Also, your ovaries, should you decide to keep them receive some blood supply from the uterus. I have not yet found any studies that look into the incidence of ovarian failure following hysterectomy (after a year or so), but anecdotal evidence from women that I've discussed this with, and those on this website, suggests that the chance of ovarian failure due to the removal of your uterus is high enough to think hard about that. Although many say that their ovaries work fine right after the surgery, I have yet to talk with a single woman who didn't mention that their ovaries failed within a year or two following the surgery. Most of the studies that say that ovaries don't fail following the surgery, do not look out that far.
There is a board that talks a lot about whether or not to have a hysterectomy. I highly recommend that you search through it and read a lot of posts before making all your decisions about this important surgery.

BTW: I'm very happy that I had everything removed and am on HRT. I would do it again in a heartbeat! I feel great now and no periods or PMS!
  #7  
Unread 04-03-2002, 01:26 PM
Hi All

This is my recollection of what I have read here on ovary functioning after hysterectomy.
The ovaries will go to sleep for awhile after surgery. It can take a few weeks or longer for them to wake up and start functioning again.
Obviously there is no guarantee of long term health or functioning of the ovaries.
Also, within 5 years approximately 50% of the ovaries are no longer functioning. Please forgive me if this is not exactly right.
You can do a search on "Ovaries after Hysterectomy" or something similiar using the purple search button in the upper right to get more information.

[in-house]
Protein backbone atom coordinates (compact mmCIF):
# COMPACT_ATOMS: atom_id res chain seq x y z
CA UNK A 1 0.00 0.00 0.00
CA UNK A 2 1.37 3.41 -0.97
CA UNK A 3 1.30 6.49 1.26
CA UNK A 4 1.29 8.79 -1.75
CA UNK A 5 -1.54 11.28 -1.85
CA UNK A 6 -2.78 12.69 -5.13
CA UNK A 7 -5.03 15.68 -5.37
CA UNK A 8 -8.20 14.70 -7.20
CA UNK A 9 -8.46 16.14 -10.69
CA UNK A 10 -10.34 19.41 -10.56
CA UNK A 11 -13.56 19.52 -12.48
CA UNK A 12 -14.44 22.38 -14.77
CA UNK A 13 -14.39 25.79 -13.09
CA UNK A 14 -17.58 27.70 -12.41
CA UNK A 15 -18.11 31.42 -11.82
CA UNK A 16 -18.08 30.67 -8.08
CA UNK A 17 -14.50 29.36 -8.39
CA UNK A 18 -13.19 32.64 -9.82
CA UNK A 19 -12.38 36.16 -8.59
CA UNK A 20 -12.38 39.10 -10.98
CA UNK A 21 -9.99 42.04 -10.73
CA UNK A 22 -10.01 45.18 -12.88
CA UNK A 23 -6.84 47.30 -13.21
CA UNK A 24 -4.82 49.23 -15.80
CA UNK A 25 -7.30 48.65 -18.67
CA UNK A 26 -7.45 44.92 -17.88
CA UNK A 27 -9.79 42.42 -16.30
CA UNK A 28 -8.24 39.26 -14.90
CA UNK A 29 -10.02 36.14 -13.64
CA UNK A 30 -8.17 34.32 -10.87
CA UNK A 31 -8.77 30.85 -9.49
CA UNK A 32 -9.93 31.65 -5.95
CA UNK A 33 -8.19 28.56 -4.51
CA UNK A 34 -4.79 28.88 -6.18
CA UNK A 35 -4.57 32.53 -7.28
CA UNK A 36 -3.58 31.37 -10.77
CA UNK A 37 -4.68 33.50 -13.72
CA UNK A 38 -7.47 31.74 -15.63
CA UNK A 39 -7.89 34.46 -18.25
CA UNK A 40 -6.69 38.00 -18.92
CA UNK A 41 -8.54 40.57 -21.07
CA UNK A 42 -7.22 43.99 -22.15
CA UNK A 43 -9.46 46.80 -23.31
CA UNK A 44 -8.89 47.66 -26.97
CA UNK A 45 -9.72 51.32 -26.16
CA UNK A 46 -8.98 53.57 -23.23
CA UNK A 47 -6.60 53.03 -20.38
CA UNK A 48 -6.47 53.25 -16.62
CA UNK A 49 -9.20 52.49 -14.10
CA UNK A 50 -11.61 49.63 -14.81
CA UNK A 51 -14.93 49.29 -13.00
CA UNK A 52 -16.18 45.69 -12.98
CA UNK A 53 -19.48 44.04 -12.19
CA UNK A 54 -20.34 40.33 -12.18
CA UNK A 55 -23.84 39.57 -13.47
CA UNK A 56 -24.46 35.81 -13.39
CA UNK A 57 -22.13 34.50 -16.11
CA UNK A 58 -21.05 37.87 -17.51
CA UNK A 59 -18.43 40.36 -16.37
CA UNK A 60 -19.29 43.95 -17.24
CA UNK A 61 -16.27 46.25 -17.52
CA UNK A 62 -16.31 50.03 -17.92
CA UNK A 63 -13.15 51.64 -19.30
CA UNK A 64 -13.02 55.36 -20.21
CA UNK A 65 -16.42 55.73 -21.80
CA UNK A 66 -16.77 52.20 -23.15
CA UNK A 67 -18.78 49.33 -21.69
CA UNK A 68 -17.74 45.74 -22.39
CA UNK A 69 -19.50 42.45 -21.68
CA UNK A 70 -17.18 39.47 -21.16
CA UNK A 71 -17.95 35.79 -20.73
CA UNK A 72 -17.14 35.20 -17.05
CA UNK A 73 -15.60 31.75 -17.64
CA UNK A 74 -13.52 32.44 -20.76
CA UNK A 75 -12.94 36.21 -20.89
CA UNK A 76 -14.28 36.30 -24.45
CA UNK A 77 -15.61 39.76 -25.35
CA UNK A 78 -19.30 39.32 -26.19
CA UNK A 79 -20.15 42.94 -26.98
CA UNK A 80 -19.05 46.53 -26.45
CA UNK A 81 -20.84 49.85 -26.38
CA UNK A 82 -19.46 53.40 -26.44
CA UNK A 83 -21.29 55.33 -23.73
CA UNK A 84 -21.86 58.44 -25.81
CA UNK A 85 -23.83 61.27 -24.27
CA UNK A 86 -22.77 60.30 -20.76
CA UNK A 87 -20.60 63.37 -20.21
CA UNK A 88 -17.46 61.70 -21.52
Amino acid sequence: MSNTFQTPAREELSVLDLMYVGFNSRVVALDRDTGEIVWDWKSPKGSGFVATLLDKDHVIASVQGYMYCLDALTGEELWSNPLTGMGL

#8  
Unread 04-03-2002, 01:48 PM
really geting nerous

I just HAVE to jump in here and tell you that I know *personally* 2 people, my aunt and my mother in law, who have both had hysterectomies in their late 20's, kept ovaries and are just NOW, 10 years post for my aunt and 22 years post for my mother in law, going into menopause.. The ovaries DO still get blood supply from their outermost reaches, NOT just the uterus.. In my opinion, and that is just what it is, if your uterus is diseased, like mine and is causing you problems, I would risk possible ovarian failure to feel less pain and stop the bleeding. Just my humble opinion.. Also, in this day and age, there are many things you can do to get your hormones balanced *post-hyst* if they do(God forbid)fail.. I just don't think enough studies have been done on enough women to really say what the truth is.. All I know, is I want to feel better and I'm praying that God will keep my ovaries healthy after my hyst.. If not, well, then I guess I'll have to jump that hurdle once it's in front of me.

S!
  #9  
Unread 04-04-2002, 05:05 AM
really geting nerous

Julie,
Thanks for telling me that SOMEONE actually had functioning ovaries after a year or two. I purposely made the statement that I did with the hope that someone would refute it and tell me a different story. Yours is the first I've heard with that outcome. Good to know that it IS possible to have functioning ovaries for a long time after a hysterectomy.